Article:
(BTW, David, you sure have done a lot of different things in your life!)

    David Ice

    Hi Barbara,

    As Auntie Mame once said, “Life is a banquet, and most poor fools are starving to death!”


    Wonderful Dorothy Ashby – she left us way too early – I remember reading somewhere that her husband also installed carpeting on the inside of the pedalbox to minimize the pedal sounds during recording sessions – and carbon fiber – it has been used very successfully in Ovation guitars round backs for probably 40 years


    Very odd that it’s the end of discussion. You have made lots of comments about one of our regular, helpful posters. I just wanted some clarification on some of the aspersions cast upon one of our own.



    >maybe some of the coastal harpists have some experience with what goes bad from the salt air that might be amenable to replacement with carbon fiber or some other material –

    Well, for more than 20 years I’ve never lived farther than a mile from the ocean and usually much closer (although I don’t take pedal harps to beach gigs when given a choice). And I have to say that I have never ever had a mechanical problem from the salt. Of course, most of my pedal harps have been old enough to have brass plates and discs, which helps.

    Oddly the one problem I did have was during the years when I lived on high floors in Miami Beach and didn’t use the air conditioning much at all. The salty (Saharan and construction) dust that blew in was almost impossible to remove from the carving on gigging harps. If you take a harp to an outdoor gig in the summer in FL, it’s brutal enough out there that the finish goes a tad soft for a while, and the dust sinks in. I was living on the 16th floor on the west side of South Beach when all the renovations to transform the world’s retirement capital into SoBe were going on, and had huge windows which were almost always open. The side of my 23’s base that faced the east window got dust in the carving (despite frequent washing and polishing and scouring with cotton swabs) that even L&H said could only be removed by a refinish.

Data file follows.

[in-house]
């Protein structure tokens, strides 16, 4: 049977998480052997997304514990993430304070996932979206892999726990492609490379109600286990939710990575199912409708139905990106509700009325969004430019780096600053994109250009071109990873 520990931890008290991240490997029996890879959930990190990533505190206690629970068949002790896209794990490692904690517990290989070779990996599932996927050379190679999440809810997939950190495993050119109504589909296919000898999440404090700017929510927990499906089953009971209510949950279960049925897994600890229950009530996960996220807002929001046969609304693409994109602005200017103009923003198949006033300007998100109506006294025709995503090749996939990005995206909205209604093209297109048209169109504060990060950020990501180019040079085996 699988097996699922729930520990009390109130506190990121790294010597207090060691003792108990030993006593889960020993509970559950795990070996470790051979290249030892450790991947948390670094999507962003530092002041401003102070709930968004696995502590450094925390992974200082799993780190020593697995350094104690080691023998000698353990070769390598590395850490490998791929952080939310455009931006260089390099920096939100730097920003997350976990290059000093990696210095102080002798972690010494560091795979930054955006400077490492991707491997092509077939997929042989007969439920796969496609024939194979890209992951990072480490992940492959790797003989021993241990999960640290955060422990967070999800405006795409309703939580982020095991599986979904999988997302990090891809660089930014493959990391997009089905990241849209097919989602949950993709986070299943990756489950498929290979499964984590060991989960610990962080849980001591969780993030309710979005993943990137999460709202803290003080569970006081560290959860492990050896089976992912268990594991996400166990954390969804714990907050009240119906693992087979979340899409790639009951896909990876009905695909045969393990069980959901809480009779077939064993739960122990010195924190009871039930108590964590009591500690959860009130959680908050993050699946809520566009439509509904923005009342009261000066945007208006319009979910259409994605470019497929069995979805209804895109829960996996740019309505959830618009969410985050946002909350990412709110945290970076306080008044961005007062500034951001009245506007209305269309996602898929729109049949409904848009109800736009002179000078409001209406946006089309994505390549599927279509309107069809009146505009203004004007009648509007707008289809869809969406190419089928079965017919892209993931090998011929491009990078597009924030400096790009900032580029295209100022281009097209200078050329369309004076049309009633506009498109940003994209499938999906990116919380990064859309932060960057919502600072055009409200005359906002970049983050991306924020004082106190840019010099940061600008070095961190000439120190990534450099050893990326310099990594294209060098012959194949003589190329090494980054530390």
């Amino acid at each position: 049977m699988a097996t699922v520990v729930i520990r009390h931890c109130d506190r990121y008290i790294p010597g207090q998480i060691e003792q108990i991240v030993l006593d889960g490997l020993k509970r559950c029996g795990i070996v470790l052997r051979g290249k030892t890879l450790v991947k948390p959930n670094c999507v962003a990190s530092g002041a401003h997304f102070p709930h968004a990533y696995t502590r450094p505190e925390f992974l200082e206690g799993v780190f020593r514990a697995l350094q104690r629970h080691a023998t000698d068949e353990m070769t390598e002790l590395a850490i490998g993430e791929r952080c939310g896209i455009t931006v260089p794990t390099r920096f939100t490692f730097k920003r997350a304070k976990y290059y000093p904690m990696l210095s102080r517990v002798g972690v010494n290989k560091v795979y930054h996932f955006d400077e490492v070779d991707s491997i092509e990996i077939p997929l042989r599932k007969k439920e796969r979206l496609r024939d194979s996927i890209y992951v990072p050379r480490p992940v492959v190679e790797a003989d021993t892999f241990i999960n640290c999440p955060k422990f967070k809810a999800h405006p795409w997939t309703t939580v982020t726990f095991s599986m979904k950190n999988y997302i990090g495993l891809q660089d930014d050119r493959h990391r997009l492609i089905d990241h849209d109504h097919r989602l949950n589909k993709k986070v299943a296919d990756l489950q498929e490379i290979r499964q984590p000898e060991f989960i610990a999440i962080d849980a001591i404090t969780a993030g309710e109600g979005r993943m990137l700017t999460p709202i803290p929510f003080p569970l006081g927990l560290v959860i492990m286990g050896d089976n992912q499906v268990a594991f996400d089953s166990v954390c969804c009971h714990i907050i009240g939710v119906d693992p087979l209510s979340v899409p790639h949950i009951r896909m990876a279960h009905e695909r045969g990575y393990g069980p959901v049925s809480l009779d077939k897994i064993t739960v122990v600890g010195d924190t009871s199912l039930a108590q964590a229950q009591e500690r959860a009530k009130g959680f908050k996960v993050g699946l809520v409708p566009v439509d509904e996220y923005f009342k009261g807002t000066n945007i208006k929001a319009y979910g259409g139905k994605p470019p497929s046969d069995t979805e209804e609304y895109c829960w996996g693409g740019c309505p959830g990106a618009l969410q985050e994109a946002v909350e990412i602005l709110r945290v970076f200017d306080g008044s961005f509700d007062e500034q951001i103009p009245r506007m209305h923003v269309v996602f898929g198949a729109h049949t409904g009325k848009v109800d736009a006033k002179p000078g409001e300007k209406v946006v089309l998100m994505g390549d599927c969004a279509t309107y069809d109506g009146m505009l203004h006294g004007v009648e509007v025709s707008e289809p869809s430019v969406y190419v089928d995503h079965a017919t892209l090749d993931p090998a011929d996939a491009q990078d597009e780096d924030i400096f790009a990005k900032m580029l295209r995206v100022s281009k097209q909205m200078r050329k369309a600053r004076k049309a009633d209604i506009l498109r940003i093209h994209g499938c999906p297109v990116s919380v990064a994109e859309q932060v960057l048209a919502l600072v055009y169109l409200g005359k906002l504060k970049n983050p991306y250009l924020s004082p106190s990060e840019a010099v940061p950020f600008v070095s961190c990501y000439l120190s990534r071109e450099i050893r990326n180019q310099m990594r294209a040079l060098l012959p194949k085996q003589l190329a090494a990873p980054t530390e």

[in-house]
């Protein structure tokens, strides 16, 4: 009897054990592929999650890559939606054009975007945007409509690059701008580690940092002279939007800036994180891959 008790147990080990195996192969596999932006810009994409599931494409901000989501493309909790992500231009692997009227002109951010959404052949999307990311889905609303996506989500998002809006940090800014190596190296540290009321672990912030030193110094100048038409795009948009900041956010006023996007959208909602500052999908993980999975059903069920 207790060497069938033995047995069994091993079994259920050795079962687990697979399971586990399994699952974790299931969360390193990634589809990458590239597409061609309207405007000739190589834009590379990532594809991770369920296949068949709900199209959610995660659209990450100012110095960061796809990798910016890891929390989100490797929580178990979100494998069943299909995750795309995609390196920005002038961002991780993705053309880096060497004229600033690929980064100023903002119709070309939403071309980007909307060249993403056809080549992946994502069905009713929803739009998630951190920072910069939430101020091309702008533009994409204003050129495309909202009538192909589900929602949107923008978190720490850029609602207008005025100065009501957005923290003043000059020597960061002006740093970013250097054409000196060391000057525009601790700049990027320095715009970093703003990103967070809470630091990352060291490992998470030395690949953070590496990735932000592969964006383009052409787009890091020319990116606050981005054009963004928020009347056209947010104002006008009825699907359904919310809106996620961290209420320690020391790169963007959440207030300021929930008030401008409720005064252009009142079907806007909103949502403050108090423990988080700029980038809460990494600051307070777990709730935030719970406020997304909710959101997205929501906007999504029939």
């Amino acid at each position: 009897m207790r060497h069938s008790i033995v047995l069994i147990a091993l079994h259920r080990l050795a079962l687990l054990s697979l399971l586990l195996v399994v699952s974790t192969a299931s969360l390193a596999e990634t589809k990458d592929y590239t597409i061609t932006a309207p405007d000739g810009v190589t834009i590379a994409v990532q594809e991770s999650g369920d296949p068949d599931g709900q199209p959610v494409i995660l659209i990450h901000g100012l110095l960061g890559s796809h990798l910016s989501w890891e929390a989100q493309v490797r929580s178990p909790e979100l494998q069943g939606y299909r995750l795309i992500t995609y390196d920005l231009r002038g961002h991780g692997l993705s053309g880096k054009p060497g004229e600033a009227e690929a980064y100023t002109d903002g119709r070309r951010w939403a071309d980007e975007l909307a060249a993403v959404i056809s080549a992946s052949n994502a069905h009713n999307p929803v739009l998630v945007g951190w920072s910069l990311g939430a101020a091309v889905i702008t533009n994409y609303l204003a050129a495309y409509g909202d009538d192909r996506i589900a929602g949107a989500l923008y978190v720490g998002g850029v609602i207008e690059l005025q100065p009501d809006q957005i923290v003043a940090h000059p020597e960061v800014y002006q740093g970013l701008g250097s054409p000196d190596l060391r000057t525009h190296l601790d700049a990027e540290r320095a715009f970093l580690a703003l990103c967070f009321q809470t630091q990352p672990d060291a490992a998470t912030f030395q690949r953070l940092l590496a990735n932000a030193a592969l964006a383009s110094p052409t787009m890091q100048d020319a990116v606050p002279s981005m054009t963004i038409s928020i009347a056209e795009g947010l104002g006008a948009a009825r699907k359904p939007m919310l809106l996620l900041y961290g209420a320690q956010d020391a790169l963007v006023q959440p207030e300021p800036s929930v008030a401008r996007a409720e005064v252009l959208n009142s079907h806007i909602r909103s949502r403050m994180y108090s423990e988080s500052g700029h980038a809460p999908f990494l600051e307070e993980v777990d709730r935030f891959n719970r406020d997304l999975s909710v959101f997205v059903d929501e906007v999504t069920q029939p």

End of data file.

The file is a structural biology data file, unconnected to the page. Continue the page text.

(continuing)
Gold can also be a problem–in coastal FL, a gold harp isn’t just a harp, it’s a lifestyle decision. But I currently live across the street from the beach on a very narrow island and every room in the house except the bathroom has sliding doors. I keep them open from October through the first part of June (just closed up for the summer) and with west and south facing windows (as opposed to getting the straight from Africa winds) have had no problems with my 11.

    I won’t do beach weddings up here where I am now, but there are certainly other harpists who will come up here from South Florida and lug a pedal harp onto or over the dune crossover for gigs I wouldn’t take a prelude out for. Go figure. But their harps continue to function, for sure.


    >My real love was film, and I sort of was in the right place at the right time to break into the biz.

    Hmm, why do I think you’re probably being modest here? I suspect that the only time that just being in the right place at the right time worked was when LA was mostly orange groves and talkies hadn’t been invented yet. 🙂

    Dorothy Ashby–wow. I love her recordings.


    David’s comment about the